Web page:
Saturday, March 9, 2019

“Tom Terrific” had his great moment w/ Chicago, no matter how some forget

Tom Seaver was one of the great ballplayers of the 1970s – a star pitcher whom some would call the best of the decade. And while he’s in the baseball Hall of Fame for his days with the New York Mets, we shouldn’t forget the stint he had with the Chicago White Sox.

Sox won't forget Seaver anytime soon
Seaver popped up back in the news this week when his family made an announcement that, at age 75, he has been diagnosed with dementia. He’s going to suffer the malady of memory loss in his old age – to the point where the Seaver family says he’s through with having a public life.

HE INTENDS TO live out his days at the vineyard he has operated in California, doing some work, but mostly trying to enjoy a retirement.

Yet thinking of Seaver brings back to mind the stint he did with the White Sox in the mid-1980s.

It was only by pure fluke, and Mets mismanagement, that he came to Chicago at all for the 1984 season. Under the rules that existed then, the Mets left Seaver unprotected on their roster – mostly figuring that at his late-30s age, no one would try to claim him.

But the White Sox had just won a division title in 1983 and came close to making a World Series appearance, and also had the fairly new ownership of Jerry Reinsdorf and Eddie Einhorn who were eager to try to stir up attention for the ball club.

HENCE, THE WHITE SOX made a claim to Seaver, and he wound up deciding to come to Chicago after all – leaving the Mets where he was considered something of a team legend.
The baseball logic of the move was that a veteran pitcher like Seaver could help put the White Sox over the top and make them champions. It didn’t quite work out that way.

Seaver in 1984 won 15 games – the most of any White Sox starter that season. But the rest of the team slumped to a 5th place, 74-win, 88-loss record. The previous season’s Cy Young Award winner as best American League pitcher Lamarr Hoyt finished with a losing record, and eventually was traded away for future star shortstop Ozzie Guillen.

Seaver pitched for the White Sox through early 1986, and wound up winning 33 games during his time wearing the “license plate SOX” uniforms whose design the team still loves to pay homage to on Sundays.
On receiving end of Seaver achievement

AND WHILE SOME people like to go out of their way to minimize the fact that Seaver ever pitched in Chicago, one can’t ignore the fact that one of the highlights of his overall career came during those years.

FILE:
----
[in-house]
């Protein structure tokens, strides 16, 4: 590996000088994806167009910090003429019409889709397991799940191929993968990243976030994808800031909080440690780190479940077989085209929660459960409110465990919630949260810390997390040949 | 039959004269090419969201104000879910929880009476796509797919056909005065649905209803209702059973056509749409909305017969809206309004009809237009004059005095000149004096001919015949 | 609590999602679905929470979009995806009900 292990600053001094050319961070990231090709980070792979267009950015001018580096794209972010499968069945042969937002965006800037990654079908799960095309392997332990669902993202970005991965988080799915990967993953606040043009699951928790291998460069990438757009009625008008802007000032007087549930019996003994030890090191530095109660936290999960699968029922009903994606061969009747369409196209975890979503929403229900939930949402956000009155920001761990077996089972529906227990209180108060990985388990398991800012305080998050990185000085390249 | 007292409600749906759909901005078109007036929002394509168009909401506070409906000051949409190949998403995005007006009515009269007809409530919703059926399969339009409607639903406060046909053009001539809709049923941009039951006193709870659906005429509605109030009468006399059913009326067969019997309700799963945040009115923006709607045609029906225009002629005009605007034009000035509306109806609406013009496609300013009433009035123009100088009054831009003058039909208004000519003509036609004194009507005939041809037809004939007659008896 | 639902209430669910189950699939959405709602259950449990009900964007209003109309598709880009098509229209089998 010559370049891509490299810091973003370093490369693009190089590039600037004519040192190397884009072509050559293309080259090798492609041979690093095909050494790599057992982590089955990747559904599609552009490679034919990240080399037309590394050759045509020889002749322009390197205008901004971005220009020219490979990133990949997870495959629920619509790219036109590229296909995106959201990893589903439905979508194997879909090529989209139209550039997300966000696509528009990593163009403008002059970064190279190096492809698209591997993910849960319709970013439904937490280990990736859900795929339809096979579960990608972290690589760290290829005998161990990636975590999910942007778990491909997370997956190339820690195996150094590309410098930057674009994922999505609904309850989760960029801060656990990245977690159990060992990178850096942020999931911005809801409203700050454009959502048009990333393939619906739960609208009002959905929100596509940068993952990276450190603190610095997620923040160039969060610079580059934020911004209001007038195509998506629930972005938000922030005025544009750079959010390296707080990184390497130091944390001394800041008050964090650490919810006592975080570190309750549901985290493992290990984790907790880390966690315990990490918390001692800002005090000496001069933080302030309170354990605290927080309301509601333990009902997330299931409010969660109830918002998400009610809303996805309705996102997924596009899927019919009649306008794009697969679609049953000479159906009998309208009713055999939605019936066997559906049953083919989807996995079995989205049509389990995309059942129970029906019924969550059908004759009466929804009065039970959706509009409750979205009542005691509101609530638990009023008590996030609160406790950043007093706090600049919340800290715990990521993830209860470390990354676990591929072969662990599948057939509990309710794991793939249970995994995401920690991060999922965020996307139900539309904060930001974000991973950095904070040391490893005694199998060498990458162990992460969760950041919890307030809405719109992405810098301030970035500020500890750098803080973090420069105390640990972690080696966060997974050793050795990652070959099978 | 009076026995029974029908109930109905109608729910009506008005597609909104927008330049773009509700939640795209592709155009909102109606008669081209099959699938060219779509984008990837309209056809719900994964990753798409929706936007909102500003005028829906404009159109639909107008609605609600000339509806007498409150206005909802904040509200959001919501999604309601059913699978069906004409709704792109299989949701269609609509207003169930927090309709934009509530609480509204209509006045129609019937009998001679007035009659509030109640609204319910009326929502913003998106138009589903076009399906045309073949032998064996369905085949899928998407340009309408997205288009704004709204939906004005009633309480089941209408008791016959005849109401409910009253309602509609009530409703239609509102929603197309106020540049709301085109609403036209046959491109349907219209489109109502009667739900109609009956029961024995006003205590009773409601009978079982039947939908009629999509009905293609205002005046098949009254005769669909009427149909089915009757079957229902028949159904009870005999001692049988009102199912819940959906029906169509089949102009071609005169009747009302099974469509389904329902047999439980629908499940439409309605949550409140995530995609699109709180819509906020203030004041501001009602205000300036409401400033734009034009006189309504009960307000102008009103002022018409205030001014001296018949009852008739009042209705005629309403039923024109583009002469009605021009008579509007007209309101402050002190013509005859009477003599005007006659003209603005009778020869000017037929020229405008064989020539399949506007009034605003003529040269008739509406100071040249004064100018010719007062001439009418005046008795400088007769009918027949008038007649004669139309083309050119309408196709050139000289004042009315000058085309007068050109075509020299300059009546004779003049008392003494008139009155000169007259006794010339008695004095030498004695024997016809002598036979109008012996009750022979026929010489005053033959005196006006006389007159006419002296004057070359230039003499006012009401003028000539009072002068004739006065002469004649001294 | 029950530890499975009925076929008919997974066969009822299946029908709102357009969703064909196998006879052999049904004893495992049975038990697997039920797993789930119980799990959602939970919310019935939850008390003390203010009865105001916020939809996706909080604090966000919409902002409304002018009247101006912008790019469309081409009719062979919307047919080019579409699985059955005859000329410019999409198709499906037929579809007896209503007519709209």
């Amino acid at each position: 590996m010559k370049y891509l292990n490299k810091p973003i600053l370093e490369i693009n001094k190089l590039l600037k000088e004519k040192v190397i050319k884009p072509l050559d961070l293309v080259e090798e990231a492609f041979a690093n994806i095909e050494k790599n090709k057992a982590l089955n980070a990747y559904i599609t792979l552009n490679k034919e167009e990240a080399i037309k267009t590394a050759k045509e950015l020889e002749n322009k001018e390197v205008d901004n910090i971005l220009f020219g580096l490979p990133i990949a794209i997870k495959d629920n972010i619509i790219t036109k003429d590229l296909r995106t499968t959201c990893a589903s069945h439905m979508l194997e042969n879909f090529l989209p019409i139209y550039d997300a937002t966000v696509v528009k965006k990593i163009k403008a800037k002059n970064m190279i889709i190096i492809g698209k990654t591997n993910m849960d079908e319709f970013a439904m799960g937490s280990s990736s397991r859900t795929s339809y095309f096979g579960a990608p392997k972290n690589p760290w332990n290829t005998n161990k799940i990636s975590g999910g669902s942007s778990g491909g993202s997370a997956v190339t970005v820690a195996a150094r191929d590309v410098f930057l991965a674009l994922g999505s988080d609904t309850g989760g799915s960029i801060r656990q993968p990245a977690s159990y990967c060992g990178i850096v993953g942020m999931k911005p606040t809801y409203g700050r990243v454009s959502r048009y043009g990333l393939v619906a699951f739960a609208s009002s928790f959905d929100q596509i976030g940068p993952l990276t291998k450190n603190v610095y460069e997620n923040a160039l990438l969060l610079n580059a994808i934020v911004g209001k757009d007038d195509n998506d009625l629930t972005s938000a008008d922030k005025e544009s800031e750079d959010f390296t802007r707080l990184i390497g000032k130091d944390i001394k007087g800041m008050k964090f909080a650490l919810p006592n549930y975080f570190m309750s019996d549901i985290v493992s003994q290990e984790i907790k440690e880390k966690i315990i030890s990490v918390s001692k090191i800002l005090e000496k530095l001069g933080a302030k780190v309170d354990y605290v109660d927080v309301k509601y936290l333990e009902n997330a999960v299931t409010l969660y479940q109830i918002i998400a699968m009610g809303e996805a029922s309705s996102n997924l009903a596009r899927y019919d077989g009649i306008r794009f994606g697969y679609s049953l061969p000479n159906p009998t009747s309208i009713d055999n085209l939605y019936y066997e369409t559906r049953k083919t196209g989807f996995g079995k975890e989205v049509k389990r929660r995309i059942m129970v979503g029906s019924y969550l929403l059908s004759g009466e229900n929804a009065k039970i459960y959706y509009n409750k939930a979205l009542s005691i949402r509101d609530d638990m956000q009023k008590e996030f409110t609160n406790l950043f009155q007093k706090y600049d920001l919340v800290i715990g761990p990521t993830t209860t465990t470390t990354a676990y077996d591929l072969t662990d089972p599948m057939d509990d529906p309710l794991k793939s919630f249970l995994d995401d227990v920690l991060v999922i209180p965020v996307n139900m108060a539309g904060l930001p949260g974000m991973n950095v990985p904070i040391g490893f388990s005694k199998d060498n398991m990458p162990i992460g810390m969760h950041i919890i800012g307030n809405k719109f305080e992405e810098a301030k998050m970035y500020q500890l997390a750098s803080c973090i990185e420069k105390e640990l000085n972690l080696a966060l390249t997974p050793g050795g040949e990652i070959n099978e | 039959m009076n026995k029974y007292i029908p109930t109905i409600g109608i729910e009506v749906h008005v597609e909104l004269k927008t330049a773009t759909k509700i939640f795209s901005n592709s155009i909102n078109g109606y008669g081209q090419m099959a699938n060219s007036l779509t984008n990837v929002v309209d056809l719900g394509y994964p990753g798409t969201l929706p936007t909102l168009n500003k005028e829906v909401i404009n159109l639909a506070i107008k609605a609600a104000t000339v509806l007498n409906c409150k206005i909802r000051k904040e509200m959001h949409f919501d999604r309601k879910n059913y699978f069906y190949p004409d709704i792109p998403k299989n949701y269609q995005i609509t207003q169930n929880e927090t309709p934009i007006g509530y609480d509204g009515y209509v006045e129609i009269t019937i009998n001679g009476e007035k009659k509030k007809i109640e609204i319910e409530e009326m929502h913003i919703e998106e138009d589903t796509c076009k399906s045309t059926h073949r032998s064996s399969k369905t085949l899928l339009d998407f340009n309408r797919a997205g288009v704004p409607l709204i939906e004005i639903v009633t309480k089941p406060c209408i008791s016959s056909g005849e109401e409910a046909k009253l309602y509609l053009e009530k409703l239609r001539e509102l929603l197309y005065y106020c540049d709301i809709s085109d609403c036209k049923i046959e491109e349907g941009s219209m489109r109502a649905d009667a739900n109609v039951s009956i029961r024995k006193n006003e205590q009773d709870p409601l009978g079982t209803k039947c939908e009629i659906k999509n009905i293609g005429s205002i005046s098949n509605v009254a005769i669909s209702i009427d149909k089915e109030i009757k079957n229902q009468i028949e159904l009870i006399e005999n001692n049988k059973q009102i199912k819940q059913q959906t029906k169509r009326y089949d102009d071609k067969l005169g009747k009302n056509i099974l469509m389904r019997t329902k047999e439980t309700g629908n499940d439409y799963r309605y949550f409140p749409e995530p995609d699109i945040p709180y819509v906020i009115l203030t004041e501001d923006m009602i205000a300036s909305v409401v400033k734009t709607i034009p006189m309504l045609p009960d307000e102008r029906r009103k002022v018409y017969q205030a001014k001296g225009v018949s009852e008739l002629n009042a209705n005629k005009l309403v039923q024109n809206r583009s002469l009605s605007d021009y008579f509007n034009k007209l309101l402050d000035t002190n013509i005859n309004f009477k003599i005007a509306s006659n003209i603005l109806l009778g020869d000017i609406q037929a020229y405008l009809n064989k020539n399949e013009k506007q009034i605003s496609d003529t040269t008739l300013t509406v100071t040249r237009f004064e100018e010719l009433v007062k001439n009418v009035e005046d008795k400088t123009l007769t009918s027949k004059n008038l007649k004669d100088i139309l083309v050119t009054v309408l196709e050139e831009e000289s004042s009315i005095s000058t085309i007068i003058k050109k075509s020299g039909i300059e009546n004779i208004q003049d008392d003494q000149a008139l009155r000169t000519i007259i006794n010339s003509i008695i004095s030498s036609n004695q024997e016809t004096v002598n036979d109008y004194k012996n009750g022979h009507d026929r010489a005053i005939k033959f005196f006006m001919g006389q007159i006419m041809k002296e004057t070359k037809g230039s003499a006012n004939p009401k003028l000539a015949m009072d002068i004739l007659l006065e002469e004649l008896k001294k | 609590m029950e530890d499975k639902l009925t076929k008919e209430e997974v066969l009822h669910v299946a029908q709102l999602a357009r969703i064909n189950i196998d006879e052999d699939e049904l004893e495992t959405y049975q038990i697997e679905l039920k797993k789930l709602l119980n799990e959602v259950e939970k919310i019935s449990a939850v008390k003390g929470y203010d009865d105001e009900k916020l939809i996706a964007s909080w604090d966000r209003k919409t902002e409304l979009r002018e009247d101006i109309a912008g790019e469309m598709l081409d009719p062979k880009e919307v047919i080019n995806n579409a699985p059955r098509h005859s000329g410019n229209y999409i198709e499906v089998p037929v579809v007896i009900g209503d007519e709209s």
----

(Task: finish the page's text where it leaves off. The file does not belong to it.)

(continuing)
I’m referring to Aug. 4, 1985 when Seaver pitched a complete game victory against the New York Yankees – which turned out to be the 300th victory of his career. The shorthand statistic that verifies Seaver’s place as one of the best pitchers ever.

Perhaps it was only so appropriate that the White Sox played that game on the road at Yankee Stadium. Meaning so many of the Mets fans who had cheered Seaver on 
throughout his peak years got to see his great moment – and took to rooting for the White Sox to whomp the Yanks on their own home turf.

Throughout their baseball history, the White Sox have had more than their share of aging ballplayers who did a stint in a “Chicago” uniform. Take Steve Carlton – the man most often tossed up as challenging Seaver for “best pitcher” of the ‘70s.

IN 1986, CARLTON pitched for three teams, including the White Sox, for whom he won four of the nine victories he achieved that season, before the Sox let him go to.
His Hall of Fame moments outside of Sox

Carlton’s mediocrity bordering on forgettability in a White Sox uniform is more typical than that of the Seaver story – who has earned himself a place as possibly the best star ballplayer for another team to enhance Chicago.

Some, I’m sure, will argue it’s really Carlton Fisk – the one-time Boston Red Sox catcher who wound up playing for the White Sox through the 1980s and into the early 1990s. Who, by all coincidences, was the catcher in Seaver’s 300th victory.

It’s a moment that will live on in baseball highlight videos, and perhaps that’s good. Because it’s not likely Seaver himself will be able to recall much of the great baseball moment, as the passage of time and the frailty of the human body takes its toll.


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